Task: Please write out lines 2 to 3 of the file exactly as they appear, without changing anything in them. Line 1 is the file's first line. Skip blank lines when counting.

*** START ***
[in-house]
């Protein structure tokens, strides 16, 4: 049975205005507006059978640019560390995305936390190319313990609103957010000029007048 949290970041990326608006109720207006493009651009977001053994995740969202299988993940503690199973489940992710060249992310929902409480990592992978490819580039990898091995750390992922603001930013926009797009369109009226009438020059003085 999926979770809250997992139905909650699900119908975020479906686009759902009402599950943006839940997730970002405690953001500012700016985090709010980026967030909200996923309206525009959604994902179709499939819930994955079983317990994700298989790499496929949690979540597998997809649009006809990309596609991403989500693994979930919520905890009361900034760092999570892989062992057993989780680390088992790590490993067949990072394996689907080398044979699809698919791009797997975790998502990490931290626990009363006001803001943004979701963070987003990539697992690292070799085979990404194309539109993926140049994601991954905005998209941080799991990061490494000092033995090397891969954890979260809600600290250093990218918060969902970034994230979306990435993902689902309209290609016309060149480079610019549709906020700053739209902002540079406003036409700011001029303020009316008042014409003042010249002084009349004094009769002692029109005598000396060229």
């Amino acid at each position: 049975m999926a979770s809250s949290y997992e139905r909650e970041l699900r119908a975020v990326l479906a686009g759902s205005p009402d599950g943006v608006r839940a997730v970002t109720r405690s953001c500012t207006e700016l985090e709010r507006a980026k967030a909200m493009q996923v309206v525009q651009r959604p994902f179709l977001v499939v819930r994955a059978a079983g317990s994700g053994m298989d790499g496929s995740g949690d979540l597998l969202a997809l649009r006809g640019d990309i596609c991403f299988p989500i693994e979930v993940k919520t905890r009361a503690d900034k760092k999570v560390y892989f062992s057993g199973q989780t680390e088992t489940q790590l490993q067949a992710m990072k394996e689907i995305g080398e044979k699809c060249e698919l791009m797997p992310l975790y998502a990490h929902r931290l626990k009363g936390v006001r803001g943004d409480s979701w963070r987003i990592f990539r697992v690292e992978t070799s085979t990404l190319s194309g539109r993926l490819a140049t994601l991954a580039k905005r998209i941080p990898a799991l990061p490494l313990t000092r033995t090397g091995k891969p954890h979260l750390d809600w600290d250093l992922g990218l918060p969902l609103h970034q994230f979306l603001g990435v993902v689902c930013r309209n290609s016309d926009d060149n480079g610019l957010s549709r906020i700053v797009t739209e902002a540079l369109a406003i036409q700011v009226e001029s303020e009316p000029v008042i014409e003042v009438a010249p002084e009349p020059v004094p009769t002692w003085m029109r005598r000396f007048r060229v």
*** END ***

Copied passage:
């Protein structure tokens, strides 16, 4: 049975205005507006059978640019560390995305936390190319313990609103957010000029007048 949290970041990326608006109720207006493009651009977001053994995740969202299988993940503690199973489940992710060249992310929902409480990592992978490819580039990898091995750390992922603001930013926009797009369109009226009438020059003085 999926979770809250997992139905909650699900119908975020479906686009759902009402599950943006839940997730970002405690953001500012700016985090709010980026967030909200996923309206525009959604994902179709499939819930994955079983317990994700298989790499496929949690979540597998997809649009006809990309596609991403989500693994979930919520905890009361900034760092999570892989062992057993989780680390088992790590490993067949990072394996689907080398044979699809698919791009797997975790998502990490931290626990009363006001803001943004979701963070987003990539697992690292070799085979990404194309539109993926140049994601991954905005998209941080799991990061490494000092033995090397891969954890979260809600600290250093990218918060969902970034994230979306990435993902689902309209290609016309060149480079610019549709906020700053739209902002540079406003036409700011001029303020009316008042014409003042010249002084009349004094009769002692029109005598000396060229």
């Amino acid at each position: 049975m999926a979770s809250s949290y997992e139905r909650e970041l699900r119908a975020v990326l479906a686009g759902s205005p009402d599950g943006v608006r839940a997730v970002t109720r405690s953001c500012t207006e700016l985090e709010r507006a980026k967030a909200m493009q996923v309206v525009q651009r959604p994902f179709l977001v499939v819930r994955a059978a079983g317990s994700g053994m298989d790499g496929s995740g949690d979540l597998l969202a997809l649009r006809g640019d990309i596609c991403f299988p989500i693994e979930v993940k919520t905890r009361a503690d900034k760092k999570v560390y892989f062992s057993g199973q989780t680390e088992t489940q790590l490993q067949a992710m990072k394996e689907i995305g080398e044979k699809c060249e698919l791009m797997p992310l975790y998502a990490h929902r931290l626990k009363g936390v006001r803001g943004d409480s979701w963070r987003i990592f990539r697992v690292e992978t070799s085979t990404l190319s194309g539109r993926l490819a140049t994601l991954a580039k905005r998209i941080p990898a799991l990061p490494l313990t000092r033995t090397g091995k891969p954890h979260l750390d809600w600290d250093l992922g990218l918060p969902l609103h970034q994230f979306l603001g990435v993902v689902c930013r309209n290609s016309d926009d060149n480079g610019l957010s549709r906020i700053v797009t739209e902002a540079l369109a406003i036409q700011v009226e001029s303020e009316p000029v008042i014409e003042v009438a010249p002084e009349p020059v004094p009769t002692w003085m029109r005598r000396f007048r060229v």